Dresses 1960s style are a real retro look

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marianne faithful
Marianne Faithfull's style was all the rage in the 1960s. She was part of the British explosion, which had quite an influence on fashion
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Dresses 1960s span a wide variety of fashion style in just ten years

There was a global hiccup in the mid sixties where everything got turned upside down and inside out. In the first half of the decade, ladies were very prim and proper, minding their business. The mid 1960s domestic goddesses gleefully mopped floors and served up lavish meals while decked out in waist cinching, full-skirted, shirt-waist dresses and while wearing high heels. Oh, and the hair was always coiffed, make-up was subtly applied and hose were a must.

Then the world tipped. If you want to dress sixties, take your pick and decide if you want to channel June Cleaver or Janis Joplin, who came along during the tumultuous late 1960s. Janis Joplin was flowing scarves, vests, bohemian Indian prints, comfortable fabrics and long skirts. Choosing dresses 1960s style is a "polar opposites" fashion decision.


The 1960s certainly were not a typical
or boring decade. The you-know-what hit the fan.

JFK was assassinated, as was his brother Robert, and civil rights leader Martin Luther King. The Vietnam War raged and was highly controversial. Young people began to reunite and revolt. The birth control pill came onto the scene, liberating women from unwanted pregnancies, leading the way to free love. There was the summer of love and Woodstock.

Consequently, the styles of the first half of the 1960s, a fractious decade to say the least, bear little resemblance to the unconventional, anti-establishment garb that made a statement and, which was worn during the latter half of the decade. The hippies thumbed their nose at the establishment and their choice of clothing bore witness to that.

If you want to channel the first part of the 1960s, think the 1950s. It was very much the same: ladylike, girdles, petticoats, very conservative and proper. Gloves were worn to church and on evening outings and hats were very much in vogue.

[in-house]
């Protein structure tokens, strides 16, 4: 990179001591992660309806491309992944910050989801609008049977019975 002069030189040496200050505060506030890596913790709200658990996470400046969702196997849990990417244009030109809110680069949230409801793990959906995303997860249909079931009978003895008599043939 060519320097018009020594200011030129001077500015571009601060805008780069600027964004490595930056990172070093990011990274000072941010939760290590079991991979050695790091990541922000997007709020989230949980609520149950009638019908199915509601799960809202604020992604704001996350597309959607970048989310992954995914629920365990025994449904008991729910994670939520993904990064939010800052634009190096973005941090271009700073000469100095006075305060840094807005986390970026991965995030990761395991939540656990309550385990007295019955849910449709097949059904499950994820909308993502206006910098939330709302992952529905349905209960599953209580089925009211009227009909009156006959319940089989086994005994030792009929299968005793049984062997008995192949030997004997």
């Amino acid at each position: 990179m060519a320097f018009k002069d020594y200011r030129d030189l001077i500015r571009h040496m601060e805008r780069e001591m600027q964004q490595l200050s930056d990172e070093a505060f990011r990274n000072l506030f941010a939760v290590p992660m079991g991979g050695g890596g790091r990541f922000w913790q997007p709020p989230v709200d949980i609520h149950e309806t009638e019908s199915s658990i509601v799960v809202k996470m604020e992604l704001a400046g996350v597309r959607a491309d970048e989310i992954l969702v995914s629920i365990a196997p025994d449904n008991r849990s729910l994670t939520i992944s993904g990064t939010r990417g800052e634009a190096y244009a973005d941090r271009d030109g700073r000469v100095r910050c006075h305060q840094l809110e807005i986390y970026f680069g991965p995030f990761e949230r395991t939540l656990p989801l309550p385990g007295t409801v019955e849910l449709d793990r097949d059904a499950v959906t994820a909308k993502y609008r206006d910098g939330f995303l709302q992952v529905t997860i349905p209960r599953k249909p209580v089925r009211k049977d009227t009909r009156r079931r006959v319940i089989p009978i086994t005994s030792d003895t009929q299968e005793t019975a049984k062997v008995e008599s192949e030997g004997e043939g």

Dresses or skirts were worn the majority of the time. The dresses often cinched the waist and were full on the bottom. Pleated and pencil skirts were also in vogue. Knees were not generally exposed. Keep in mind that the mini skirt had not yet made its appearance, and women were still being circumspect and reasonably modest in their appearance. Pants were only donned for play but were never, ever worn to school. 

In 1961, one of the favorite styles of the ladies was a sleeveless scoop neck dress with a pleated or straight skirt. A jacket was worn over the dress and featured Dolman sleeves. To top off the outfit, a cummerbund was placed around the waist and buckled in the back. Dresses 1960s flavored can be as prim and proper as Betty Crocker.

The shirtwaist dress was ubiquitous and reigned throughout most of the decade, even when cultural and political unrest burst forth. The ladies at home still clung to the shirtwaist although the collar got a little wider, and the dresses got a little shorter as the 1960s progressed, but it remained a staple in the wardrobes of the typical American woman.

In the early 1960s, First Lady Jackie Kennedy had, of course, a huge impact on the fashion scene. She made wearing pill box hats the thing to do. She wore A-line dresses - 1960s style - and exposed her arms. Jackie favored European designs but eventually hooked up with designer Oleg Cassini, who was a naturalized American, although Russian and French-born. Her ensembles became Americanized versions of French styles and featured oversize buttons and coats with pockets all in bright, solid colors.

The printed shift became de rigueur. The neckline of the dress was often gathered and slit and the sleeves were billowy. Shifts were colorful and considered fairly brazen for 1968. The tent dress was also popular as was the shirt/shift. Shoes got clunkier and make-up got bolder.  


In the late 1960s, courtesy to a large extent of the British musical explosion, fashion changed drastically. The mini skirt popped up. Girls began emulating Twiggie, the model, with her cropped blonde hair, huge eyes and spidery eyelashes. Marianne Faithful, a bohemian looking musician, was a fashion icon.


Civil unrest grew. People protested the Vietnam war. As the country segued into upheaval, fashion changed drastically and became what is now considered bohemian chic, which was put on the map by hippies, who lived in communes and eschewed materialism.

If you want to dress as though you were a part of the late sixties, put on a colorful, flowing peasant skirt, topped with a gauzy, scooped necked top. The Beatles had a major influence on fashion, some of which came from their exposure to the Dalai-Lama.

Hair was long and often unkempt. Fringed jackets were a must as were beads and peace symbols. Jeans were all the rage, the rattier the better. Nehru jackets were fab.


Long, embroidered jackets came on the scene. They were worn over jeans or dresses. Going bare-footed was a must. Halter tops were popular, as were wide leather belts and bell bottom jeans that were fringed on the bottom. Some kids wore ankle bells and girls often wore headbands decorated with flowers (remember Flower Power?)

The choice is yours if you are opting to go Sixties Retro. Choose either dresses 1960s ladylike, chaste, prim and conservative ---  or go for broke and channel Janis Joplin.




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